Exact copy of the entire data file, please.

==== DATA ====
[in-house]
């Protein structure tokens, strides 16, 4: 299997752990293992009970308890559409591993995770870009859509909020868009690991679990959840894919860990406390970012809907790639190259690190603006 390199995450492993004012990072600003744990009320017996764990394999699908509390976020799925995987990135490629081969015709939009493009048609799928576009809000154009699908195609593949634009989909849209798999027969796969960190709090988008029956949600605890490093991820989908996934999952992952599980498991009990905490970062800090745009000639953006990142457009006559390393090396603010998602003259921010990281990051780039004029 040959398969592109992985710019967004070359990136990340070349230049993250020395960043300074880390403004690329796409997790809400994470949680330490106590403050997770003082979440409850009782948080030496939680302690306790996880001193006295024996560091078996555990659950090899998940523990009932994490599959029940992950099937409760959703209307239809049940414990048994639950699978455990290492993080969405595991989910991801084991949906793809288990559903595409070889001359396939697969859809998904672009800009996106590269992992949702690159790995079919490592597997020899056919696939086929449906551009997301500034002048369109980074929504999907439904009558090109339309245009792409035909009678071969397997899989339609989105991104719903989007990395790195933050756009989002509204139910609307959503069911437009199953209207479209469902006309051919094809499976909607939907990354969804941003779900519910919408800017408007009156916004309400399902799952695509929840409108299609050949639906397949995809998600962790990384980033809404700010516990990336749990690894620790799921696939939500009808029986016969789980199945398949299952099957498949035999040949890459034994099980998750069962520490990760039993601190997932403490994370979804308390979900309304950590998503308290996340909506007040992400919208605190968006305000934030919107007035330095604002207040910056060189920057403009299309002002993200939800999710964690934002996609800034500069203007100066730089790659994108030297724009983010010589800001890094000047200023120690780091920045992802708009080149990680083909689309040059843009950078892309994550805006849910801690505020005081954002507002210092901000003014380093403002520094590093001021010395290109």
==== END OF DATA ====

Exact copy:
[in-house]
């Protein structure tokens, strides 16, 4: 299997752990293992009970308890559409591993995770870009859509909020868009690991679990959840894919860990406390970012809907790639190259690190603006 390199995450492993004012990072600003744990009320017996764990394999699908509390976020799925995987990135490629081969015709939009493009048609799928576009809000154009699908195609593949634009989909849209798999027969796969960190709090988008029956949600605890490093991820989908996934999952992952599980498991009990905490970062800090745009000639953006990142457009006559390393090396603010998602003259921010990281990051780039004029 040959398969592109992985710019967004070359990136990340070349230049993250020395960043300074880390403004690329796409997790809400994470949680330490106590403050997770003082979440409850009782948080030496939680302690306790996880001193006295024996560091078996555990659950090899998940523990009932994490599959029940992950099937409760959703209307239809049940414990048994639950699978455990290492993080969405595991989910991801084991949906793809288990559903595409070889001359396939697969859809998904672009800009996106590269992992949702690159790995079919490592597997020899056919696939086929449906551009997301500034002048369109980074929504999907439904009558090109339309245009792409035909009678071969397997899989339609989105991104719903989007990395790195933050756009989002509204139910609307959503069911437009199953209207479209469902006309051919094809499976909607939907990354969804941003779900519910919408800017408007009156916004309400399902799952695509929840409108299609050949639906397949995809998600962790990384980033809404700010516990990336749990690894620790799921696939939500009808029986016969789980199945398949299952099957498949035999040949890459034994099980998750069962520490990760039993601190997932403490994370979804308390979900309304950590998503308290996340909506007040992400919208605190968006305000934030919107007035330095604002207040910056060189920057403009299309002002993200939800999710964690934002996609800034500069203007100066730089790659994108030297724009983010010589800001890094000047200023120690780091920045992802708009080149990680083909689309040059843009950078892309994550805006849910801690505020005081954002507002210092901000003014380093403002520094590093001021010395290109």